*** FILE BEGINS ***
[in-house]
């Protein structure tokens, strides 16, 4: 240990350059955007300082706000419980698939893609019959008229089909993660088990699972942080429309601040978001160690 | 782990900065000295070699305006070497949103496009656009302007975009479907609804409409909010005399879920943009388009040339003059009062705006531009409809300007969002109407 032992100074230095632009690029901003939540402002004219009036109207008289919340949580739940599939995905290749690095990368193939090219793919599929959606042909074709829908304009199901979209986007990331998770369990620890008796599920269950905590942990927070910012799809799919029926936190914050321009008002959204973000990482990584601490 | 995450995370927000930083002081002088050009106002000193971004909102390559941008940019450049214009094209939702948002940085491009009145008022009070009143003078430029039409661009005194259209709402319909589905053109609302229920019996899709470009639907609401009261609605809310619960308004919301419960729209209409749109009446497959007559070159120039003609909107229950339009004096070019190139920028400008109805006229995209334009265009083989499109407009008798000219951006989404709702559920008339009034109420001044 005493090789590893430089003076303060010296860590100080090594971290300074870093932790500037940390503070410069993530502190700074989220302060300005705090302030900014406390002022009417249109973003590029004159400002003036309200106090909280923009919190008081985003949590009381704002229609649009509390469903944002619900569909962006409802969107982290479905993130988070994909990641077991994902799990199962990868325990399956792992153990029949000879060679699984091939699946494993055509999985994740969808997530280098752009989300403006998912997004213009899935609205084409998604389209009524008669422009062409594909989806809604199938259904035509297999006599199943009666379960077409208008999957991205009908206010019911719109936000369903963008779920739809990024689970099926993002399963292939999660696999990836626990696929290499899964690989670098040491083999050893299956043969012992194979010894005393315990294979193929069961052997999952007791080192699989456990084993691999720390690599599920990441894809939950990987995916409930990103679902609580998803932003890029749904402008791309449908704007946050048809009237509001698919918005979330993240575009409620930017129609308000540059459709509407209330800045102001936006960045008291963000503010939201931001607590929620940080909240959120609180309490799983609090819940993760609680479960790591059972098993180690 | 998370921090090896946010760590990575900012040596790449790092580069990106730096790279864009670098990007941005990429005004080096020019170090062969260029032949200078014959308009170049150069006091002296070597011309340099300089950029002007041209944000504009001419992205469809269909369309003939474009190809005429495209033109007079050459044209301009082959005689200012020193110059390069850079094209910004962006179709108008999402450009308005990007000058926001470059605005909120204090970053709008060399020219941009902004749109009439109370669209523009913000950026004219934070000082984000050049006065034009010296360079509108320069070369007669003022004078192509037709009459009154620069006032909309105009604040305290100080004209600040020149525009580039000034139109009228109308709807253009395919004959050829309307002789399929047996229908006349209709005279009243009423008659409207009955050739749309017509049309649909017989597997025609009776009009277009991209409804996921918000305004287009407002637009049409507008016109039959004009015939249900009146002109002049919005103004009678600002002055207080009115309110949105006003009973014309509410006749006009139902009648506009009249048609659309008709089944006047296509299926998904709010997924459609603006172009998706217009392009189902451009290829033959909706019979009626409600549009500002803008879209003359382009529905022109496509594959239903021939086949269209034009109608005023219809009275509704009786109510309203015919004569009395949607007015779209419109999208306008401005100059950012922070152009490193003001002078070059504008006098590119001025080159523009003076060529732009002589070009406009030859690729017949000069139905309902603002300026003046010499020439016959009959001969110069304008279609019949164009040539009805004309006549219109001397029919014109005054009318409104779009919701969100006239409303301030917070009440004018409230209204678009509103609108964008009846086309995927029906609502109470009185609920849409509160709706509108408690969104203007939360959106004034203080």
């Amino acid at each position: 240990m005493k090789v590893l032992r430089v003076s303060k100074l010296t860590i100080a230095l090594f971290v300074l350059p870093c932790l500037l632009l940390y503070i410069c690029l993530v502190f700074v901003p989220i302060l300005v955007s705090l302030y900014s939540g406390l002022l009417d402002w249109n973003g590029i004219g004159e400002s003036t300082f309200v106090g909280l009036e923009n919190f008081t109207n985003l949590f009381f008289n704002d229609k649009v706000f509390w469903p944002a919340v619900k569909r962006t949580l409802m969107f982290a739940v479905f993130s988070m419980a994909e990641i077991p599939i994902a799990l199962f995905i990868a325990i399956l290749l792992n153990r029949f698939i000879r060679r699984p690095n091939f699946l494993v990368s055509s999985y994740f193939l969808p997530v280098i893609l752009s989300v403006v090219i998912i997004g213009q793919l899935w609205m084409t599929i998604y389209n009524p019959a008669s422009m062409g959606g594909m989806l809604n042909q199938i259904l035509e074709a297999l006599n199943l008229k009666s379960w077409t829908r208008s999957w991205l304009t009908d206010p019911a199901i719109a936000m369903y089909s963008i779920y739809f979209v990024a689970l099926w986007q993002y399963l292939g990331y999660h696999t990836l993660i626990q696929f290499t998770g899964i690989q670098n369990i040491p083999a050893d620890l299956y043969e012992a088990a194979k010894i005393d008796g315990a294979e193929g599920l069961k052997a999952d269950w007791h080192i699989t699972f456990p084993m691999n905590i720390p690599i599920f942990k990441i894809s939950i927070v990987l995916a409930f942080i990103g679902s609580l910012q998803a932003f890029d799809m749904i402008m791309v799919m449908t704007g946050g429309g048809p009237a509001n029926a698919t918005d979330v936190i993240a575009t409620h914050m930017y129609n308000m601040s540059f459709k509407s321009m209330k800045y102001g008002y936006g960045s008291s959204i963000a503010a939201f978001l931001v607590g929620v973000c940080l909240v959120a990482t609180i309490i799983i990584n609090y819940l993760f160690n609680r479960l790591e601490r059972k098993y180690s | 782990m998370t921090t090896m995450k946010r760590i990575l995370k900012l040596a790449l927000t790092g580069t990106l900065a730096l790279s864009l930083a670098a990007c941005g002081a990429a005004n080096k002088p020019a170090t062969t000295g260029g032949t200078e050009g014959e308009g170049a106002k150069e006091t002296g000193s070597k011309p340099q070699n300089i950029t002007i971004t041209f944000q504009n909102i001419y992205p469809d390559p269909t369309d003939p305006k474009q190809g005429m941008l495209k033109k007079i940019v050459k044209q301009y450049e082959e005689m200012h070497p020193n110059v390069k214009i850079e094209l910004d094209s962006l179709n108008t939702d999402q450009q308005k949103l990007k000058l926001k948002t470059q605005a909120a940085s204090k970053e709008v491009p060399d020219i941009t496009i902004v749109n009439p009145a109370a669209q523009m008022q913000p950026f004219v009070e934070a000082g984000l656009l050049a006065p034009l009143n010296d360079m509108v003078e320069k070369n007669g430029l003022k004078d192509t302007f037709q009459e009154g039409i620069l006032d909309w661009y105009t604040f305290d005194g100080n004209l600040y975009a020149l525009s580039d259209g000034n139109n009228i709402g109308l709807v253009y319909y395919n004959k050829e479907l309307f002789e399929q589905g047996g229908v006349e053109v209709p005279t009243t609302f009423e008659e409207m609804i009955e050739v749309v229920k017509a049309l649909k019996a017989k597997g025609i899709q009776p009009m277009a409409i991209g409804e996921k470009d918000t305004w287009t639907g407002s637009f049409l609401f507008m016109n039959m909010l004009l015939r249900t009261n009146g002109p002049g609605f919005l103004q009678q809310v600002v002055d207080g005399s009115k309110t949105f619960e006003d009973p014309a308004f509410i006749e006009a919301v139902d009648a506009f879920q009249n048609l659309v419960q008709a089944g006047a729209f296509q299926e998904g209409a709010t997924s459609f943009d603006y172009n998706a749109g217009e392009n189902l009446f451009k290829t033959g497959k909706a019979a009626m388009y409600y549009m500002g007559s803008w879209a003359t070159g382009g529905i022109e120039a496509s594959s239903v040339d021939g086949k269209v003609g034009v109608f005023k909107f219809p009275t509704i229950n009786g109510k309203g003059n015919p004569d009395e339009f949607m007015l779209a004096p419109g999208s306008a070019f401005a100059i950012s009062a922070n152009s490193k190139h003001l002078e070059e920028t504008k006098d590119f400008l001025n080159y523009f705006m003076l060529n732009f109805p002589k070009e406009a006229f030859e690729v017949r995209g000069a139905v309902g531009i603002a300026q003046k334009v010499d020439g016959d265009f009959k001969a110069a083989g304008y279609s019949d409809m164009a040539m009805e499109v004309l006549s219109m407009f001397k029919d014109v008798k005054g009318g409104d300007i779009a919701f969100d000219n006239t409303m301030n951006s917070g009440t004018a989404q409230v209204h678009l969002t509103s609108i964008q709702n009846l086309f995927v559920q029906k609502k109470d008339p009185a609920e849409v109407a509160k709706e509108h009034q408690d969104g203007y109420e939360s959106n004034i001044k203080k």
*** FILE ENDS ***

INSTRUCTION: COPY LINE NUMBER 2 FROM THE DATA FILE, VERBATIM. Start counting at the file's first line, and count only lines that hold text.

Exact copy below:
């Protein structure tokens, strides 16, 4: 240990350059955007300082706000419980698939893609019959008229089909993660088990699972942080429309601040978001160690 | 782990900065000295070699305006070497949103496009656009302007975009479907609804409409909010005399879920943009388009040339003059009062705006531009409809300007969002109407 032992100074230095632009690029901003939540402002004219009036109207008289919340949580739940599939995905290749690095990368193939090219793919599929959606042909074709829908304009199901979209986007990331998770369990620890008796599920269950905590942990927070910012799809799919029926936190914050321009008002959204973000990482990584601490 | 995450995370927000930083002081002088050009106002000193971004909102390559941008940019450049214009094209939702948002940085491009009145008022009070009143003078430029039409661009005194259209709402319909589905053109609302229920019996899709470009639907609401009261609605809310619960308004919301419960729209209409749109009446497959007559070159120039003609909107229950339009004096070019190139920028400008109805006229995209334009265009083989499109407009008798000219951006989404709702559920008339009034109420001044 005493090789590893430089003076303060010296860590100080090594971290300074870093932790500037940390503070410069993530502190700074989220302060300005705090302030900014406390002022009417249109973003590029004159400002003036309200106090909280923009919190008081985003949590009381704002229609649009509390469903944002619900569909962006409802969107982290479905993130988070994909990641077991994902799990199962990868325990399956792992153990029949000879060679699984091939699946494993055509999985994740969808997530280098752009989300403006998912997004213009899935609205084409998604389209009524008669422009062409594909989806809604199938259904035509297999006599199943009666379960077409208008999957991205009908206010019911719109936000369903963008779920739809990024689970099926993002399963292939999660696999990836626990696929290499899964690989670098040491083999050893299956043969012992194979010894005393315990294979193929069961052997999952007791080192699989456990084993691999720390690599599920990441894809939950990987995916409930990103679902609580998803932003890029749904402008791309449908704007946050048809009237509001698919918005979330993240575009409620930017129609308000540059459709509407209330800045102001936006960045008291963000503010939201931001607590929620940080909240959120609180309490799983609090819940993760609680479960790591059972098993180690 | 998370921090090896946010760590990575900012040596790449790092580069990106730096790279864009670098990007941005990429005004080096020019170090062969260029032949200078014959308009170049150069006091002296070597011309340099300089950029002007041209944000504009001419992205469809269909369309003939474009190809005429495209033109007079050459044209301009082959005689200012020193110059390069850079094209910004962006179709108008999402450009308005990007000058926001470059605005909120204090970053709008060399020219941009902004749109009439109370669209523009913000950026004219934070000082984000050049006065034009010296360079509108320069070369007669003022004078192509037709009459009154620069006032909309105009604040305290100080004209600040020149525009580039000034139109009228109308709807253009395919004959050829309307002789399929047996229908006349209709005279009243009423008659409207009955050739749309017509049309649909017989597997025609009776009009277009991209409804996921918000305004287009407002637009049409507008016109039959004009015939249900009146002109002049919005103004009678600002002055207080009115309110949105006003009973014309509410006749006009139902009648506009009249048609659309008709089944006047296509299926998904709010997924459609603006172009998706217009392009189902451009290829033959909706019979009626409600549009500002803008879209003359382009529905022109496509594959239903021939086949269209034009109608005023219809009275509704009786109510309203015919004569009395949607007015779209419109999208306008401005100059950012922070152009490193003001002078070059504008006098590119001025080159523009003076060529732009002589070009406009030859690729017949000069139905309902603002300026003046010499020439016959009959001969110069304008279609019949164009040539009805004309006549219109001397029919014109005054009318409104779009919701969100006239409303301030917070009440004018409230209204678009509103609108964008009846086309995927029906609502109470009185609920849409509160709706509108408690969104203007939360959106004034203080």